We're back, baby! On Tuesday, the Dow Jones Industrial Average (^DJI) closed at 13,005. This was the first time the Dow had crossed the 13,000 line since its plummet as the nation sank into the financial crisis.
The Dow reached the 13,000 mark for its first time ever on April 25, 2007 -- just a bit less than five years ago. It kept climbing, all the way up to close at 14,164 on Oct. 9, 2007. But then began its long slump, and on May 19, it dropped back below the 13,000 mark, and has stayed sub-13,000 up until this week. (So for anyone thinking there's still room for this rally to grow -- 14,164 is the number you're shooting for. We're not fully "back" for another 1,100 points.)
All this does beg one question: Just what is this thing we call "the Dow" anyway? And when we say that it has hit 13,000... 13,000 whats? Is it 13,000 "points"? Or 13,000 dollars? What's all the fuss about, anyway?
A Brief Primer on the Dow
At its most basic level, the Dow Jones Industrial Average is a figment of The Wall Street Journal's imagination. Originally designed by the editor of the Journal on May 26, 1886, the Dow is an index that tracks the values of 30 of America's biggest companies. Today, it includes the following firms:
* American Express
* Bank of America
* Cisco Systems
* General Electric
* Home Depot
* Johnson & Johnson
* JPMorgan Chase
* Procter & Gamble
* United Technologies
As you can see, many of these 30 components of the Dow Jones Industrial Average have nothing to do with "industry" at all. American Express does credit cards. JPMorgan does banking. Kraft makes cheese. It wasn't always that way.
Nearly all of the companies named above are household names today, but when it was originally established, the Dow included firms such as American Cotton Oil Co., Distilling & Cattle Feeding Co., and U.S. Leather.
Never heard of them? That's not surprising. New names are added and subtracted from the index all the time as companies are born and die, merge and get acquired, declare bankruptcy, and restructure themselves. Indeed, the Dow components have changed dozens of times over the past century.
Getting to the Points
Any company that's part of the index in a given year has a stock price that's quoted on U.S. stock market exchanges. Add up the prices of the 30 stocks now on the Dow, though, and you'll find that they still fall far short of "13,000." Nor does the "13,000" relate to the market capitalization of the companies, as many people probably think.
In fact, the truth of the matter is that the Dow's value is calculated by a complex mathematical formula. At its simplest level it looks like this:
But in certain instances, such as when a company "splits" its stock or
makes other changes that could mess up the formula, the Dow magicians have to use a formula as complex as this:
Clear as mud, right? OK, so let's make this simple: Basically, every time a stock on the Dow -- Caterpillar, let's say -- goes up in price by $1, the Dow adds 7.57 "points." Every time another stock -- let's stick with the C's and say Chevron -- drops by $1, the Dow loses 7.57 points. Add up all the changes, up and down, that happen to Cat, Chevron, and the other 28 stocks on the Dow on a given day, and multiply by 7.57, and this gives you the change in value of the index for the day.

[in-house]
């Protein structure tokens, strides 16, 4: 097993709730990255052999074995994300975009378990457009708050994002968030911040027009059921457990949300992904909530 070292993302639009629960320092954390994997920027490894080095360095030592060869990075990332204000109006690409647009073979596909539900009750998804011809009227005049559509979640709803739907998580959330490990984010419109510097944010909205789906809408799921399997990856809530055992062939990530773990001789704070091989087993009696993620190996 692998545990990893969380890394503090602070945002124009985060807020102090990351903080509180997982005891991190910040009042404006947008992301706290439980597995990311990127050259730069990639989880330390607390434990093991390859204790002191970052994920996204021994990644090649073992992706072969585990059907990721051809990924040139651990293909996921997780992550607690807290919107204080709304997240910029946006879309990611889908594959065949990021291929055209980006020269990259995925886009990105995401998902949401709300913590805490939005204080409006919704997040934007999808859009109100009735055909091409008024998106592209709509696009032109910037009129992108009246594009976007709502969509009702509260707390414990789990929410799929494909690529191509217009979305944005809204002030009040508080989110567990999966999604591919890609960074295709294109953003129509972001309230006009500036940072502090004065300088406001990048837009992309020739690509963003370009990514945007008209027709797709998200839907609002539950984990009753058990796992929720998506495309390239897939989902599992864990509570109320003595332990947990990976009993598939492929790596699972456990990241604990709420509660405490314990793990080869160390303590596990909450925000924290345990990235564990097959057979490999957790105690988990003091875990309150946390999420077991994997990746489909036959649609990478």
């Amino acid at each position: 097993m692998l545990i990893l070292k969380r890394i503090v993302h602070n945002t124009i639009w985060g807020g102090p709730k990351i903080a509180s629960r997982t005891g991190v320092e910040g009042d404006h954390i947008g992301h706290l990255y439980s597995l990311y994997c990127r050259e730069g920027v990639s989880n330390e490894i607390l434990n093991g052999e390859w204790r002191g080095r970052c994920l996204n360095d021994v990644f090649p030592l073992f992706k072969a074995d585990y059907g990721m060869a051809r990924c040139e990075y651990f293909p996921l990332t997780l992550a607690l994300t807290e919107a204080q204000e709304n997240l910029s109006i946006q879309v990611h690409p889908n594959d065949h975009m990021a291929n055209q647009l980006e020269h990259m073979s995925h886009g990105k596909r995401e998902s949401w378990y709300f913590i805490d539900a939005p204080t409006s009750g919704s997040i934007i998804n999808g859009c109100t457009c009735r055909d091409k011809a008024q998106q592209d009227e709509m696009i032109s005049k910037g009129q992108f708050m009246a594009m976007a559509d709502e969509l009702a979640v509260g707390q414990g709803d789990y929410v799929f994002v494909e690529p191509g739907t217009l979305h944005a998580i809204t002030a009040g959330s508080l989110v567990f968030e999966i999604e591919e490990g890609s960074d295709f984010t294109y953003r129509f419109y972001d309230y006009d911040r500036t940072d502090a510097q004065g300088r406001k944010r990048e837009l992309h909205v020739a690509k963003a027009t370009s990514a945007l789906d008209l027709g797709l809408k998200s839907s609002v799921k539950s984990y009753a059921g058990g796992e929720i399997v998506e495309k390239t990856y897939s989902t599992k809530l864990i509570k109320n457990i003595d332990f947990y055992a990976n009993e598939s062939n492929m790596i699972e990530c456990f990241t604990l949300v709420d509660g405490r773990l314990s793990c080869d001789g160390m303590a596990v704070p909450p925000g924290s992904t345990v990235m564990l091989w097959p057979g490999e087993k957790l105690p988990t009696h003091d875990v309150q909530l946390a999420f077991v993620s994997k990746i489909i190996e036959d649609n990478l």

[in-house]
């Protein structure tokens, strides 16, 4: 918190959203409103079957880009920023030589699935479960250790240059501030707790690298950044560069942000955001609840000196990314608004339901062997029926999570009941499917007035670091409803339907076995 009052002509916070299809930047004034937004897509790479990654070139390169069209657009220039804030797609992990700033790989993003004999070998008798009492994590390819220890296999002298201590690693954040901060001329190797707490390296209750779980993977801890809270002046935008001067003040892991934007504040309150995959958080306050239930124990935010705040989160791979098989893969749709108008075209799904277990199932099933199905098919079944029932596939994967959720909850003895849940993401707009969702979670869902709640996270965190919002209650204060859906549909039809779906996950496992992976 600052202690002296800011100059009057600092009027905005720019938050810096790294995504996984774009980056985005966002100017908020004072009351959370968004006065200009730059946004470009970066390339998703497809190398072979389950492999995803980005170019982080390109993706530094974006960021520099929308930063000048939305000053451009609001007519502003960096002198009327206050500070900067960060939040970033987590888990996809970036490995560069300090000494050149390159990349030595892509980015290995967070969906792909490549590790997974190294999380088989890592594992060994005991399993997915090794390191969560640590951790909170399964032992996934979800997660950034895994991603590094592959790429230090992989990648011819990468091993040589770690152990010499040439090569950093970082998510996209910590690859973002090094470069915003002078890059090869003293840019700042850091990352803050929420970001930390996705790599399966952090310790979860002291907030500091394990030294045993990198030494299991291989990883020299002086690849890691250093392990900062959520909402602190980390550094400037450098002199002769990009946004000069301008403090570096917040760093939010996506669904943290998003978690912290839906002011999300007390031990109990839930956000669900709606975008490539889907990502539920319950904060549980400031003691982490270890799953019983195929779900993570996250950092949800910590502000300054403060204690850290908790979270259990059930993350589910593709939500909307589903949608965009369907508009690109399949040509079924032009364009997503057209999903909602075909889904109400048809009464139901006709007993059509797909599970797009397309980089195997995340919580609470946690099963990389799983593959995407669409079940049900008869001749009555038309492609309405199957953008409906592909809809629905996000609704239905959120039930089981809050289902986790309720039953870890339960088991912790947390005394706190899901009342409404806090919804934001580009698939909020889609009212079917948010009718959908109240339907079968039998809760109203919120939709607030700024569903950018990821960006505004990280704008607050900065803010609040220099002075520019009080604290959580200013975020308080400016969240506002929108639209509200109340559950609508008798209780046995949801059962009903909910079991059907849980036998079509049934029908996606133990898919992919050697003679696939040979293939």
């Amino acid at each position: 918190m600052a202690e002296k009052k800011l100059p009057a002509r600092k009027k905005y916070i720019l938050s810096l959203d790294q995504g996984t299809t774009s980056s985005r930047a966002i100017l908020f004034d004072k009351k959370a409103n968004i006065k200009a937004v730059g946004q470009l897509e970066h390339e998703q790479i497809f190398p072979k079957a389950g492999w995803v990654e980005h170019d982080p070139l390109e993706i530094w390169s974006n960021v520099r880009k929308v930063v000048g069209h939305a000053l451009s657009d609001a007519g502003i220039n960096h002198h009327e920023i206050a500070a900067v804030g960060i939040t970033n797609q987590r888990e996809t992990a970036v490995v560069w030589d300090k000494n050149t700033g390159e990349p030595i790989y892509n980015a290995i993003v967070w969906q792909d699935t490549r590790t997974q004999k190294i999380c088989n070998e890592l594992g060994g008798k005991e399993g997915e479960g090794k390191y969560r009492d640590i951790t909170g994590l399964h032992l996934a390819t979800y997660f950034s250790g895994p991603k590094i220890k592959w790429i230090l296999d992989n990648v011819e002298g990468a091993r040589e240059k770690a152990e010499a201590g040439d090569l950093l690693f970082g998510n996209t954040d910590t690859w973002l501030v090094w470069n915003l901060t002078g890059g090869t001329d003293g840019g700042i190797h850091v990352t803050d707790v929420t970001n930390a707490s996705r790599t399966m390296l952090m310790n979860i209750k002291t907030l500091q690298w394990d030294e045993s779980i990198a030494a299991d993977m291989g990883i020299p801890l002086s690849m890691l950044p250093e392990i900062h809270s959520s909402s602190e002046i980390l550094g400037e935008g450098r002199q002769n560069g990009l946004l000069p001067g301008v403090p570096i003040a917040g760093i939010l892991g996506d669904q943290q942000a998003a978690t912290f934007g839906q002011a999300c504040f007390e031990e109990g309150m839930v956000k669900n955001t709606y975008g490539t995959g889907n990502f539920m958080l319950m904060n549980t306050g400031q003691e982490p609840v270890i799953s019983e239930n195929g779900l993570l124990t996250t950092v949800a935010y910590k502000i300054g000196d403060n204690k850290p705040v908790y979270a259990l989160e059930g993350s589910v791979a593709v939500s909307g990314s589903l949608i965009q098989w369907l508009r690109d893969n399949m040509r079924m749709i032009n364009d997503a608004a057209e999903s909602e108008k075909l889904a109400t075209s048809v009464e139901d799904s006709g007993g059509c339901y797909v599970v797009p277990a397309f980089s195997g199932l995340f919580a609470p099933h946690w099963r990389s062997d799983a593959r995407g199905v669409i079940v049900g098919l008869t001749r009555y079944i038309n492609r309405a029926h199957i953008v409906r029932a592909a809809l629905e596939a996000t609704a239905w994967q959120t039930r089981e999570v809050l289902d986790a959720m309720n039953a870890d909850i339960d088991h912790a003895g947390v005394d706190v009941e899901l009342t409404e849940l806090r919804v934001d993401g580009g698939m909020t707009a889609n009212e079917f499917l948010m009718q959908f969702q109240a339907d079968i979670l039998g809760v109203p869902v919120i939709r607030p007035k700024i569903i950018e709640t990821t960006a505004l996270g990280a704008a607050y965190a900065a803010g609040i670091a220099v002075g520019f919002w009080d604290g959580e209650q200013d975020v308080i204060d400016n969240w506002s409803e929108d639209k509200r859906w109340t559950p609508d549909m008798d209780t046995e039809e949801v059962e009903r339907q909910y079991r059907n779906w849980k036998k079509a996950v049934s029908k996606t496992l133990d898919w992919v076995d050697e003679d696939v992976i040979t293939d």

This also means that just five companies with high share prices -- Caterpillar, Chevron, Exxon, IBM, and McDonald's -- out of the thousands of stocks listed on U.S. exchanges, make up nearly 4,600 of the Dow's points.
I Can See Clearly Now...
The Dow's climb back to 13,000 made a lot of headlines this week. Even with official unemployment at 8.3%, and many, many more people than that underemployed or too discouraged to seek a job anymore, the Dow's rise has a lot of people thinking that our economy has nearly recovered.
Don't believe it. Even if you can't follow the math of the equations up above, their complexity should make one thing clear: The Dow doesn't mean what many people seem to think it means. The stock prices of a handful of companies should not be taken as a true proxy for the American economy.
We may be back to "13,000," but we're not truly "back" just yet.
Motley Fool contributor Rich Smith does not own shares of any company mentioned above. The Motley Fool owns shares of JPMorgan Chase, Johnson & Johnson, Walmart, Microsoft, Coca-Cola, Bank of America, International Business Machines, Cisco Systems, and Intel. Motley Fool newsletter services have recommended buying shares of Coca-Cola, Microsoft, Johnson & Johnson, Pfizer, 3M, Walmart, ExxonMobil, Procter & Gamble, McDonald's, Chevron, Walt Disney, The Home Depot, and Intel. Motley Fool newsletter services have recommended creating a written covered strangle position in American Express. Motley Fool newsletter services have recommended creating a bull call spread position in Microsoft and creating diagonal call positions in Johnson & Johnson, Walmart and 3M.